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The Idaho man believed that “the virus will disappear the day after the election.” He was wrong.

Paul Russell drove from Florida to Boise via Houston. It was early November when a long-distance truck caught the coronavirus along its way.

Russell, 63, knew he was ill before moving to Idaho.

“I did not know I was infected with COVID,” he said. “My friend was about an hour behind me. He reached me in Twin Falls. “She told me I did not look well at all.”

The next few weeks are cloudy, Russell said. He spent more than two weeks at St. Uke’s Health System Hospital, becoming one of 19 patients in a clinical trial to test a new drug for use in COVID-19.

The Idaho Fall Wave provided more clinical trial volunteers from St. Uke than there were in the rest of Spain.

Now, as Russell said, he can no longer work! The long-haul truck has become a COVID-19 “long haul”. He survived the virus, but it damaged his body for a long time.

“According to my doctor, I will be on oxygen for the rest of my life,” he said.

“He did not know whether I would arrive at night”

Russell did not want to give his wife what he had. So when he got home in Boise, he parked and went straight to the couple’s travel attachment.

He received the COVID-19 test that Monday. It was positive. He “spent the winter” in a trailer for two days, he said.

But come on Wednesday morning, he said he was “really, really miserable, I asked my wife to take me to the car so I could be taken to the hospital.”

The ambulance picked him up and took him to St. Uke’s district in Boise. His memory is foggy, but he remembers being sent to the intensive care unit a few hours after his arrival.

He stayed in the WMC for four or five days with high oxygen flow, he said.

At one point, the nurse put the woman on the microphone. “She told him how much she loved him, ‘because she did not know if I would be there at night,'” he said.

“It was the night I visited my father,” he said. “My father has been gone for three years.”

One patient can help the world find COVID-19 treatment

Russell woke up the next day knowing that he was slowly improving. He spent another night at the WMC, then went to a room for less intensive care.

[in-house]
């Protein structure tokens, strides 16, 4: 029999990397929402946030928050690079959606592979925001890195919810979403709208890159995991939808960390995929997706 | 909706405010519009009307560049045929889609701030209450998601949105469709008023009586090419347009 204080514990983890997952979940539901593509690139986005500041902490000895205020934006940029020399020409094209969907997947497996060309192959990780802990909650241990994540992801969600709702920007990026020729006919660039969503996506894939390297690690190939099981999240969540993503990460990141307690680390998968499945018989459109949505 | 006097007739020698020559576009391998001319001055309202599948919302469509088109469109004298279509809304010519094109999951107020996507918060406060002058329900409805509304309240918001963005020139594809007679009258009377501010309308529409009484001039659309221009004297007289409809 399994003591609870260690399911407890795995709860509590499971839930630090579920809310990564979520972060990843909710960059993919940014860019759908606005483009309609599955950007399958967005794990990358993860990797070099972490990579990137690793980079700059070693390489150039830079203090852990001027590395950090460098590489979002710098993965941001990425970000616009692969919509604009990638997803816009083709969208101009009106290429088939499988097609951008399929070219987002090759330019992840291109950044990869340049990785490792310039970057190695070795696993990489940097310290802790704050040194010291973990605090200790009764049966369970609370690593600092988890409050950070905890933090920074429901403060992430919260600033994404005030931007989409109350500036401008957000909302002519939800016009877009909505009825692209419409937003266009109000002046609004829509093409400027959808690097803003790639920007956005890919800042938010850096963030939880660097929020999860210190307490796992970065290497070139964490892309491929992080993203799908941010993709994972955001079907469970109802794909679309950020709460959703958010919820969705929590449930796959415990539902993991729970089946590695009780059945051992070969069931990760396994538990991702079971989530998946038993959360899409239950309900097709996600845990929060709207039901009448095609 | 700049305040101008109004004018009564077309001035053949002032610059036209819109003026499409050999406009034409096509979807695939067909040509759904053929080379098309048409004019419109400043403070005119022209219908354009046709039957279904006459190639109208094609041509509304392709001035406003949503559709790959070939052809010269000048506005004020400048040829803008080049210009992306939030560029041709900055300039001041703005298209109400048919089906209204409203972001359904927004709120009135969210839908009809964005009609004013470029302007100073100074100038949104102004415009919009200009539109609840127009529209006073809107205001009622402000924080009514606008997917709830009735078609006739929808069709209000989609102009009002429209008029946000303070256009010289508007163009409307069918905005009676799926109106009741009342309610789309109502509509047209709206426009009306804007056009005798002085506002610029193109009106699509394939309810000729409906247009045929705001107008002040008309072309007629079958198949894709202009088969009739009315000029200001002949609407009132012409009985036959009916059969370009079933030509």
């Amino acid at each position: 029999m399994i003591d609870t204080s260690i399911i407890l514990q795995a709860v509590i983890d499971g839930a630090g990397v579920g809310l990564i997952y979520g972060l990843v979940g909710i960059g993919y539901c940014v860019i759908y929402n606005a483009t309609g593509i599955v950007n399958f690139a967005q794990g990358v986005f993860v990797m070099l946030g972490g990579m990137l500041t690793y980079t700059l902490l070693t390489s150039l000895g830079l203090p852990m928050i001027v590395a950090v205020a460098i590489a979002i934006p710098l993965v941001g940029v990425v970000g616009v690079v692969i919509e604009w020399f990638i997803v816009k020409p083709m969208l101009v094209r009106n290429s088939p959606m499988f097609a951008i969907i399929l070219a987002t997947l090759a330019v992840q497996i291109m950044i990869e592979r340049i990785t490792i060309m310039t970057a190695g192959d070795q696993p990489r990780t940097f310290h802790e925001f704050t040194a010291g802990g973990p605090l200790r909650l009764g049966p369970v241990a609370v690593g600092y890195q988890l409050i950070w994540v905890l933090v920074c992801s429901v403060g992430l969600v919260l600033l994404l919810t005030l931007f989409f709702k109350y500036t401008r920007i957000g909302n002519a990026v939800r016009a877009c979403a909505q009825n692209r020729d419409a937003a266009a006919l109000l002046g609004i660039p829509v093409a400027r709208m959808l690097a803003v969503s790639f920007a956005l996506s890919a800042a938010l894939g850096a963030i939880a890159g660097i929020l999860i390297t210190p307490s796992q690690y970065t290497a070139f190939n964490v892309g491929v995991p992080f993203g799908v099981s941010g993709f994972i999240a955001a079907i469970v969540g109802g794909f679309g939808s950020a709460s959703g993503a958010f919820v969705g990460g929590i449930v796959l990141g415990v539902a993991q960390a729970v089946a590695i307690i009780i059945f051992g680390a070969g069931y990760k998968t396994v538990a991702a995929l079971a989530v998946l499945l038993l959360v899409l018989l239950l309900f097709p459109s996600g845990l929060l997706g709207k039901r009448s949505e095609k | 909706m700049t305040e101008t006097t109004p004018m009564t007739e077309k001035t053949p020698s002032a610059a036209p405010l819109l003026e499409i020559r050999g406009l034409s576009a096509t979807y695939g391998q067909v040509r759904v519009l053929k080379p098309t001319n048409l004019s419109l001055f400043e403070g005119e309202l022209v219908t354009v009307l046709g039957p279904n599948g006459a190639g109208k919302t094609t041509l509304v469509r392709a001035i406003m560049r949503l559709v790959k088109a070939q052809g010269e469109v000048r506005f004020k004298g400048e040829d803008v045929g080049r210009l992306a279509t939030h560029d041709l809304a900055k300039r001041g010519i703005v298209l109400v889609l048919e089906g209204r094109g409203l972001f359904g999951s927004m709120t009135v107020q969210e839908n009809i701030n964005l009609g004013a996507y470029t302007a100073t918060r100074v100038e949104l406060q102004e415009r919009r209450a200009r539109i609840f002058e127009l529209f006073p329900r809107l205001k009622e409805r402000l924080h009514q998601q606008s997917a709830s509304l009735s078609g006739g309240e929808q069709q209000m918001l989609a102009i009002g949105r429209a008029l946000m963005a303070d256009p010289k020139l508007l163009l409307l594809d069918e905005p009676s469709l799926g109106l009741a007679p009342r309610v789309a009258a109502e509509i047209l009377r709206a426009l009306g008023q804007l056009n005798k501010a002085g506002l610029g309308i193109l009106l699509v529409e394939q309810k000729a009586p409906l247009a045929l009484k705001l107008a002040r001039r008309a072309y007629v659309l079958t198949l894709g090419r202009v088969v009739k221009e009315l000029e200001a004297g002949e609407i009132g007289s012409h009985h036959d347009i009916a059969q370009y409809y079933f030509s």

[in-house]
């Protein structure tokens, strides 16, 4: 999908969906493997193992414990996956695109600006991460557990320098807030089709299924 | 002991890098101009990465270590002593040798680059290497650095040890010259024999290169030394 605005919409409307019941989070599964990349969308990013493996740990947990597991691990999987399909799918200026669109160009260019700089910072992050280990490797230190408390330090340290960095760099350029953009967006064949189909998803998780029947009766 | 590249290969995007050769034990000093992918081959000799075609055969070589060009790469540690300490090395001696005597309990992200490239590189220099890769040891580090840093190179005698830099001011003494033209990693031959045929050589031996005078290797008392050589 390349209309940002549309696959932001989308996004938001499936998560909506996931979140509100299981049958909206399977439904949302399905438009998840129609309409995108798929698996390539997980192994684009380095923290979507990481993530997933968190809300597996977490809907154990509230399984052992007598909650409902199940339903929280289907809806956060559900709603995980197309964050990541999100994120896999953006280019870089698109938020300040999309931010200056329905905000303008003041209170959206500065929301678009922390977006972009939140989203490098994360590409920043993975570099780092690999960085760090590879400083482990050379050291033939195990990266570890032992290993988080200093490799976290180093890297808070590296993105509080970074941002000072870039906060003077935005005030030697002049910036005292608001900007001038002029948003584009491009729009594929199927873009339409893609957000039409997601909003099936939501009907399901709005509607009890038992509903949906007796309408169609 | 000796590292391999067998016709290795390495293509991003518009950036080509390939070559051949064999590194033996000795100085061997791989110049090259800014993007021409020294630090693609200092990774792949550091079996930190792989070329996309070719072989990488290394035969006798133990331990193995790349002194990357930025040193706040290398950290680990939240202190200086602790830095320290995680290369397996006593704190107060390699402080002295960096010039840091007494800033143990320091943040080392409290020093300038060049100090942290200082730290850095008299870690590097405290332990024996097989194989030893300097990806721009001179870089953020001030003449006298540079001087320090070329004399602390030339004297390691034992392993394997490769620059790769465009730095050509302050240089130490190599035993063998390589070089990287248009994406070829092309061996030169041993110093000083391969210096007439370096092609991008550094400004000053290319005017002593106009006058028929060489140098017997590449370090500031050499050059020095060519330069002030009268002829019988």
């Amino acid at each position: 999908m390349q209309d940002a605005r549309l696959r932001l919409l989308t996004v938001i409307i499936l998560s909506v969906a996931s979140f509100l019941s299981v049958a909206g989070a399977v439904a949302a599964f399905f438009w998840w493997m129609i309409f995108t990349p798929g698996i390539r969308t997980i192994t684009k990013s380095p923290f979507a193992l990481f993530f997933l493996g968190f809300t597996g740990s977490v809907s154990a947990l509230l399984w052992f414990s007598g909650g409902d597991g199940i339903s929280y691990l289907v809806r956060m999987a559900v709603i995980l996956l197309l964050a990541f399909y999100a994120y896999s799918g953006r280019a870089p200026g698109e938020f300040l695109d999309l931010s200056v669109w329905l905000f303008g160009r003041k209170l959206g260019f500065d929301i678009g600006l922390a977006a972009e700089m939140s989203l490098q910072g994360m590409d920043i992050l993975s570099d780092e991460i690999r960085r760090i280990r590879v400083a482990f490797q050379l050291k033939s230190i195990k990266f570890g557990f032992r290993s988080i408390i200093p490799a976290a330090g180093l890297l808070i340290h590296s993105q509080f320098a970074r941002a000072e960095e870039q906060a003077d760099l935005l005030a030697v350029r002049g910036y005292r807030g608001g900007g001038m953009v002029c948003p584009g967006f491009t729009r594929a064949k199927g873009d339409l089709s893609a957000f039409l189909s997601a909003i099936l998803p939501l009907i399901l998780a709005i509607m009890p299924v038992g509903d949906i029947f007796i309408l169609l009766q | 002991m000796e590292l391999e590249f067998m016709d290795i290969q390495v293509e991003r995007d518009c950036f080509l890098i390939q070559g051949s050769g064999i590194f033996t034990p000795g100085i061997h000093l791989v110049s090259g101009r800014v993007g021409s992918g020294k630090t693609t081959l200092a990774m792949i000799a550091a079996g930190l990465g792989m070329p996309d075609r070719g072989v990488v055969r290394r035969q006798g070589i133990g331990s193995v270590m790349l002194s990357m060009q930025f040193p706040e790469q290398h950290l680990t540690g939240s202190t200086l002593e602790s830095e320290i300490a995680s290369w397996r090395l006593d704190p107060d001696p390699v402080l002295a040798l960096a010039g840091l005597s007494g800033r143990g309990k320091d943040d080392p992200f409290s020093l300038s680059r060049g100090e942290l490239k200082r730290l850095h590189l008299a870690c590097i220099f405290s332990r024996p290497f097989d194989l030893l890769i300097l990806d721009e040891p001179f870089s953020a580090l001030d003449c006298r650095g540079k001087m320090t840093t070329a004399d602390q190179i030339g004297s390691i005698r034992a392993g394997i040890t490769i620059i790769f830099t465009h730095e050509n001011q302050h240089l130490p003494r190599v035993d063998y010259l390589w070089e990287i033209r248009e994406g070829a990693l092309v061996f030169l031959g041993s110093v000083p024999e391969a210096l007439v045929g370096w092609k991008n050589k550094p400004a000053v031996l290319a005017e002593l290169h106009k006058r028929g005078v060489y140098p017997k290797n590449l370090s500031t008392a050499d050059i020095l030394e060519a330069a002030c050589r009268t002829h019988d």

He spent 16 days in the hospital, he said. While he was there, he underwent a clinical trial to try the drug Tocilizumab, an Actemra brand.

St. Lucas was one of about 60 sites around the world that offered experimental medicine to patients like Russell from June to January.

“Sometimes, researchers look at the patient and want to guess, ‘This is definitely someone who has received the study drug,'” he said in clinical trials. Dr. Karen Miller, Chief Investigator for Uke County. “Whether we are right or not remains to be seen, but that was certainly what we did (in this clinical trial).”

Russell does not know if he received the drug. But every night a nurse came in, tied him up with IV, and sat down with him. In other cases, the nurse would bring her other medications or injections to prevent blood clots. Some of them would spend “a lot of time” talking to him as he lay in a hospital bed.

“In general, I can not say enough about how large the staff of St. Lucas was,” he said.

“I think this is a really important piece that we can bring to the people of Idaho,” Miller said of the clinical trials in St. Uke, COVID-19. “Because when we participate in research, the researchers who lead the research have the opportunity to talk to experts around the world and say, ‘Hey, we see that in our study population.’ You are?’ So we solve active problems in real time. ”

Clare Waldren, director of clinical research at St. Uke, said patients taking part in clinical trials are helping advance science.

“One of the top 500 patients in the world is one of the 650 patients who will help the world move forward to understand how we approach it,” he said.

While in the hospital, Russell noticed a rapid improvement in his breathing. “He still needed oxygen, but less and less,” he said.

Russell took it home for Thanksgiving, around 4pm, just in time for dinner with the family.

“It was my best Thanksgiving ever,” he said.

“The only one who did not have a finger tag”

Russell once thought the coronavirus was not a real threat. He did not believe in masks. That has all changed.

“Before I got infected with the virus, I was one of those people who thought the election would go away the next day. “I was one of the theorists of that conspiracy,” he said.

Instead, he was hospitalized with COVID-19 a week after the election.

“All these people who say it is fake, blah blah blah, are deceiving themselves,” he said.

“COVID gave me a vague memory, it gave me. “Sometimes I have speech problems.”

His examination showed a scarred lung. He has pain in different parts of the body. He has dizzy spells. Her heart aches when she gets up to do something.

He said taking a shower could raise his heart rate to 128 beats per minute, the upper limit of strenuous exercise at his age, and lowering blood oxygen levels below normal.

When he returned home from the hospital, he developed what they call the “COVID leg.” “The floor of my feet was cracking. It was as if I was walking with needles.”

He helped her with a course of steroids.

Because he became infected at work, Russell said he was receiving compensation from workers. But paying for the house is not enough, so he sells his family home to move to a less expensive suburb.

His perspective has changed since he was hospitalized for life, he said.

One of his nurses told him that eight patients had left MSC the same week as he did, but that he was “the only one who did not have a fingerprint label,” he said. He asked her to take her finger tag and grind it.

“Life is not good now,” he said. “Except for one thing. I’m alive. “



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